Choral seating arrangements and their effects on musical and social elements.

Persistent Link:
http://hdl.handle.net/10150/185836
Title:
Choral seating arrangements and their effects on musical and social elements.
Author:
Keyne, Lori Valerie.
Issue Date:
1992
Publisher:
The University of Arizona.
Rights:
Copyright © is held by the author. Digital access to this material is made possible by the University Libraries, University of Arizona. Further transmission, reproduction or presentation (such as public display or performance) of protected items is prohibited except with permission of the author.
Abstract:
Choral experts have promoted either sectional block or mixed seating formations in choirs for various reasons. Previous research by Lambson indicates that there is no clear advantage to choral sound in either mixed or sectional formations, and, according to Tocheff, mixed formation has no advantage over sectional block formation. This research attempted to relate choral seating arrangements to individual musical growth and sociological dynamics. One hypothesis suggested that a mixed formation promotes individual musical growth in ear-training/sight-singing, vocal freedom, perceived scope of a choral work and also promotes group cohesion. The second and third hypotheses considered the correlation between the percentage of time spent in mixed formation and individual and group trust. Only two relationships were statistically significant: between mixed formation and perceived scope of a choral work, and between the percentage of time spent in mixed formation and group trust. An ancillary finding suggests that individuals who sing in mixed formation, prefer to sing with individuals from different voice parts. These findings suggest that individual musical growth and individual responsibility are enhanced in mixed formation.
Type:
text; Dissertation-Reproduction (electronic)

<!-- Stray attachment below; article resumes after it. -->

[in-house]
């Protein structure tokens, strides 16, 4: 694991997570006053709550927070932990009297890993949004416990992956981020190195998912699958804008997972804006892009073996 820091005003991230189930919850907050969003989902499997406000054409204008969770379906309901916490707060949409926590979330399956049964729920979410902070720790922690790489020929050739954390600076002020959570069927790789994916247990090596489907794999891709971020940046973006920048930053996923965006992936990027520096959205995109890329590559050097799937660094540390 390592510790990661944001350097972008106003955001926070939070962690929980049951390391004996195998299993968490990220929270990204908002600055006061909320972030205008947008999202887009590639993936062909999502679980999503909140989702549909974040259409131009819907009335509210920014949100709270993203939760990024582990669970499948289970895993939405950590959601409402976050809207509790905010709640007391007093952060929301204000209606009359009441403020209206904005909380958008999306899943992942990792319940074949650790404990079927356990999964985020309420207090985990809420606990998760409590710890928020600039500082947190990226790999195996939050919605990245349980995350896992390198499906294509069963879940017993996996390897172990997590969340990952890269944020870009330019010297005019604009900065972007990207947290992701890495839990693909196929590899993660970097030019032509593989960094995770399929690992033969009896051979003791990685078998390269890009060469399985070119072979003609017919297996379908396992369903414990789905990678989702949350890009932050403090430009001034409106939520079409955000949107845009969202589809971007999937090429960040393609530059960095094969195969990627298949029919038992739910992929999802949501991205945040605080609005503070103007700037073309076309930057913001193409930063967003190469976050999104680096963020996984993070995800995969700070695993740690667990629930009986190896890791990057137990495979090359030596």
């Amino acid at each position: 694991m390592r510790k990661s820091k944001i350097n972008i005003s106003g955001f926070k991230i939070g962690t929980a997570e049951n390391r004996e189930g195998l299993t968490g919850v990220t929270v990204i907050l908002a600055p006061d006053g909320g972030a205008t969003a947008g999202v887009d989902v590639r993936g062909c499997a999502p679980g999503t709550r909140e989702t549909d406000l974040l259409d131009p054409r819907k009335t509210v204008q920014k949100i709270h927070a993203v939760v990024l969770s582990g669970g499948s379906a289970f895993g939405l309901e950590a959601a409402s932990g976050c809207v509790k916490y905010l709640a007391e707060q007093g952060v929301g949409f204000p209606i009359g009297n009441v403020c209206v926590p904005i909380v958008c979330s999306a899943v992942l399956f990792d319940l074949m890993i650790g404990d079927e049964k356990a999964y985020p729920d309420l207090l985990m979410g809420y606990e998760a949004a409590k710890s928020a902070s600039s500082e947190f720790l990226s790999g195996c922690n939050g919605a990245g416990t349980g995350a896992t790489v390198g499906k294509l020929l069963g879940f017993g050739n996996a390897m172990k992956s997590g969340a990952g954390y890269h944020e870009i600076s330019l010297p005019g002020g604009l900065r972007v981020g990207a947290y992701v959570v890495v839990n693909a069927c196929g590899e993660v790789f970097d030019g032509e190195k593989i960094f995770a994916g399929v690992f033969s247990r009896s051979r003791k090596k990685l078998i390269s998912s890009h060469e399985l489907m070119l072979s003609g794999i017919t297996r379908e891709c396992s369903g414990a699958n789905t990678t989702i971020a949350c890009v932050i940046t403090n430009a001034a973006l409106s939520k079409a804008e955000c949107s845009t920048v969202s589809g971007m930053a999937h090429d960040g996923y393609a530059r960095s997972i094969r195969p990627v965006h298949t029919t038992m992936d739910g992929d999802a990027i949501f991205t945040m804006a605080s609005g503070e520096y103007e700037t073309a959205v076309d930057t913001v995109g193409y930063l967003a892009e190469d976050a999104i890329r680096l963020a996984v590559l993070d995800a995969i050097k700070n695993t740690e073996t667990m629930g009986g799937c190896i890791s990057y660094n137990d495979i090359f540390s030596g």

Keywords:
Choral singing -- Sociological aspects.
Degree Name:
A.Mus.D.
Degree Level:
doctoral
Degree Program:
Music; Graduate College
Degree Grantor:
University of Arizona
Advisor:
Skones, Maurice H.

Full metadata record

DC FieldValue Language
dc.language.isoenen_US
dc.titleChoral seating arrangements and their effects on musical and social elements.en_US
dc.creatorKeyne, Lori Valerie.en_US
dc.contributor.authorKeyne, Lori Valerie.en_US
dc.date.issued1992en_US
dc.publisherThe University of Arizona.en_US
dc.rightsCopyright © is held by the author. Digital access to this material is made possible by the University Libraries, University of Arizona. Further transmission, reproduction or presentation (such as public display or performance) of protected items is prohibited except with permission of the author.en_US
dc.description.abstractChoral experts have promoted either sectional block or mixed seating formations in choirs for various reasons. Previous research by Lambson indicates that there is no clear advantage to choral sound in either mixed or sectional formations, and, according to Tocheff, mixed formation has no advantage over sectional block formation. This research attempted to relate choral seating arrangements to individual musical growth and sociological dynamics. One hypothesis suggested that a mixed formation promotes individual musical growth in ear-training/sight-singing, vocal freedom, perceived scope of a choral work and also promotes group cohesion. The second and third hypotheses considered the correlation between the percentage of time spent in mixed formation and individual and group trust. Only two relationships were statistically significant: between mixed formation and perceived scope of a choral work, and between the percentage of time spent in mixed formation and group trust. An ancillary finding suggests that individuals who sing in mixed formation, prefer to sing with individuals from different voice parts. These findings suggest that individual musical growth and individual responsibility are enhanced in mixed formation.en_US
dc.typetexten_US
dc.typeDissertation-Reproduction (electronic)en_US
dc.subjectChoral singing -- Sociological aspects.en_US
thesis.degree.nameA.Mus.D.en_US
thesis.degree.leveldoctoralen_US
thesis.degree.disciplineMusicen_US
thesis.degree.disciplineGraduate Collegeen_US
thesis.degree.grantorUniversity of Arizonaen_US
dc.contributor.advisorSkones, Maurice H.en_US
dc.contributor.committeememberHedden, Steven K.en_US
dc.contributor.committeememberKnott, Josefen_US
dc.identifier.proquest9229833en_US
dc.identifier.oclc704984527en_US
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